At Mosaic, we started our first campus off-site from our main building in East Los Angeles in 1998 when we began meeting in a nightclub downtown. Now in 7 different locations across California, we have enjoyed the beauty of partnership at the highest level, and we have also experienced the challenges with this strategy. The authors of A Multi-Site Church Road Trip asked me to pose a couple of questions to them during their blog tour. Here is the second one.
What are some of the skills you feel the most effective campus pastors display?
The top five campus pastor qualities tend to be:
1. A leader who completely buys into the church’s vision and is loyal to its senior leadership.
2. A team player with strong relational skills.
3. A team builder who can reproduce vision in others.
4. A pastor, someone with a desire and heart to shepherd groups and individuals.
5. A flexible entrepreneur.
Mac Lake from Seacoast Church has launched a very helpful online community called Leading Multi-site. On that site you can find a growing set of conversations and training videos for campus pastors and other multi-site leaders.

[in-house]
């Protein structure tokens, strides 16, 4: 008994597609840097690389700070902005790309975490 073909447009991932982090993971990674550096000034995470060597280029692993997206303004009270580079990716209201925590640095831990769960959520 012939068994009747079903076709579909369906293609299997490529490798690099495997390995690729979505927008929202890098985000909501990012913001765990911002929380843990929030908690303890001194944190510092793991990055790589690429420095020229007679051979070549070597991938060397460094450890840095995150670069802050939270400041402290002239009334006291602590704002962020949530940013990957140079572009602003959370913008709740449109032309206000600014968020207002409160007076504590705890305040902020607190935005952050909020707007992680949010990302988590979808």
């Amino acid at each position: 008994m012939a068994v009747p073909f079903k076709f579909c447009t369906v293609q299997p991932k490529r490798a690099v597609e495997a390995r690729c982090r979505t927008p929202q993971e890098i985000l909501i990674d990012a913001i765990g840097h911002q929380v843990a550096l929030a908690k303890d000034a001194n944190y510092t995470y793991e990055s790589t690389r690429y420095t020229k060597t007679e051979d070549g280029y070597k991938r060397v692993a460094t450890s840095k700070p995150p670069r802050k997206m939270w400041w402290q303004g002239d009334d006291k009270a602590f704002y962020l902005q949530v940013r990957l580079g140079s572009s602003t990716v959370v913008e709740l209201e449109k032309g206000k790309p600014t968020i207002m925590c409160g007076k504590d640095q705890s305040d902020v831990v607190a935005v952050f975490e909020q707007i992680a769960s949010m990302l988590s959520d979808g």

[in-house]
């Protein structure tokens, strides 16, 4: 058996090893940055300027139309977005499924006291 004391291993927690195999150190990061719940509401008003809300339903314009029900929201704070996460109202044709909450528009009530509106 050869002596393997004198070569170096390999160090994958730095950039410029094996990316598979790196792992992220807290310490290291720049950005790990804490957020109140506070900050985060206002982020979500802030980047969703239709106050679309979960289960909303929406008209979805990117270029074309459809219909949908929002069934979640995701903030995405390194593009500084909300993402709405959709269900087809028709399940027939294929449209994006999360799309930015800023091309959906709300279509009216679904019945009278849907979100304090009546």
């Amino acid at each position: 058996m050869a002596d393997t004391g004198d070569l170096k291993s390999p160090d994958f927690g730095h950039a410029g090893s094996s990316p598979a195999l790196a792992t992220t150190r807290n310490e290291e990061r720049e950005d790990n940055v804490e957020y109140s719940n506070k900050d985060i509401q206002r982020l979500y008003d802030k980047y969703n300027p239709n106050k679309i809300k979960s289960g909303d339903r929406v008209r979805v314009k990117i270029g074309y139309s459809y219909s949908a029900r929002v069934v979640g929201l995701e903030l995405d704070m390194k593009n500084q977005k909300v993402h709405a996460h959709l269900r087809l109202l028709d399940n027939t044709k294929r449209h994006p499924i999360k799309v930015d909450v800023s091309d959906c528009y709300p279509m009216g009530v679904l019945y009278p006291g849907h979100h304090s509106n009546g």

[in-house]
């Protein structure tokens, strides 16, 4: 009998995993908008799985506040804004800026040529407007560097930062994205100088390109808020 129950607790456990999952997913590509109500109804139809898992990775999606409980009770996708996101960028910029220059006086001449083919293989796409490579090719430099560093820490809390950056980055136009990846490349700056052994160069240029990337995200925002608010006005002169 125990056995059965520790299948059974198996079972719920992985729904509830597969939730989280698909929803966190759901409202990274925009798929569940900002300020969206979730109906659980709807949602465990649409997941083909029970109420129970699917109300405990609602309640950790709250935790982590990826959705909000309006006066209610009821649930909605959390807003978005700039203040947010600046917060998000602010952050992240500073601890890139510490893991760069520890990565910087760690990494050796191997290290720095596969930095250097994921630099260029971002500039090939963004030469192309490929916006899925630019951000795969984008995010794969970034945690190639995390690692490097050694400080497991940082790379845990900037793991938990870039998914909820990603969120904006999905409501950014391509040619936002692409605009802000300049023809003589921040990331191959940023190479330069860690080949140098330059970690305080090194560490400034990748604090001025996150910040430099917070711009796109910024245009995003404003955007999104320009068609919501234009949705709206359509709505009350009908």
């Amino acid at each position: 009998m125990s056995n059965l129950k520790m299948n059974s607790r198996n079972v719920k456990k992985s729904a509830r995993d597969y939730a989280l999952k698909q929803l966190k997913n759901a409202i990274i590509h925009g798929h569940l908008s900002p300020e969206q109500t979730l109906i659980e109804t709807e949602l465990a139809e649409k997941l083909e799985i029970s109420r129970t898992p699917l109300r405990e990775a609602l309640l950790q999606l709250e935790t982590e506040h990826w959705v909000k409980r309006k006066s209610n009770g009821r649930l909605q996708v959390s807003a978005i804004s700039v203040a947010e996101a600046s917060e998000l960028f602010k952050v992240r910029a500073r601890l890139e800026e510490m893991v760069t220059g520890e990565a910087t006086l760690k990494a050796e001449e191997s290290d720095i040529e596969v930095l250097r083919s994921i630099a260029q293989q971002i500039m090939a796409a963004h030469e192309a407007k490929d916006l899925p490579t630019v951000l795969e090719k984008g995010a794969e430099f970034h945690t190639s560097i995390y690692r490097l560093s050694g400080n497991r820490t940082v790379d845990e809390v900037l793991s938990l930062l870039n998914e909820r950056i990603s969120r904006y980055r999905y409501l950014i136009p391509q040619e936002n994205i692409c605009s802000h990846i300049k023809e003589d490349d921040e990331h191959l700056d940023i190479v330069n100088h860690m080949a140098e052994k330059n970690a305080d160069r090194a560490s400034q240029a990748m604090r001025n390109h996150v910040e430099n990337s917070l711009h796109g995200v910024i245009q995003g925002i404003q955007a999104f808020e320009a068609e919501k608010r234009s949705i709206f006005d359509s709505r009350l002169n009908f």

Also, for further dialog, see more Q&A at the authors’ blog www.multisiteroadtrip.com or contact them via Twitter: @geoffsurratt, @gregligon or @warrenbird. Click to order Multi-Site Church Roadtrip and to order Multi-Site Church Revolution.
Eric, thanks for mentioning the Leading Multisite Learning community, we have been so pleased with the response and would invite others who are multisiters or even considering multisite to join the conversation and continue to add content. Working together we can share best practices and share the best resources for free all on one site. Thanks again.
Curious — at what point does loyalty to the overall vision conflict with (real or perceived) problems with the vision? I’m thinking of the recent schisms between local Episcopal churches and the larger denomination. While the ability to be an adaptable entrepreneur is obviously vital, there seems to need to be a balance at both ends — a model of vision-casting that is both top-down and bottom-up…
Great question, but am not sure that it relates exclusively to multi-site. Any time a leader(s) isolates themselves from the input and feedback of others, there is potential to become committed to a vision more than the God who gives the vision.
Thanks for joining the tour.
Absolutely true, Greg. I’m not sure if Ted Haggard was multi-campus or not (I’m guessing not), so loyalty to leadership vs. loyalty to vision is always a tricky balancing act, no matter the geography. I can imagine however that going multi-site, with a team of vision-casters who may be working remotely from the community that’s been formed, can only augment challenges that are already there.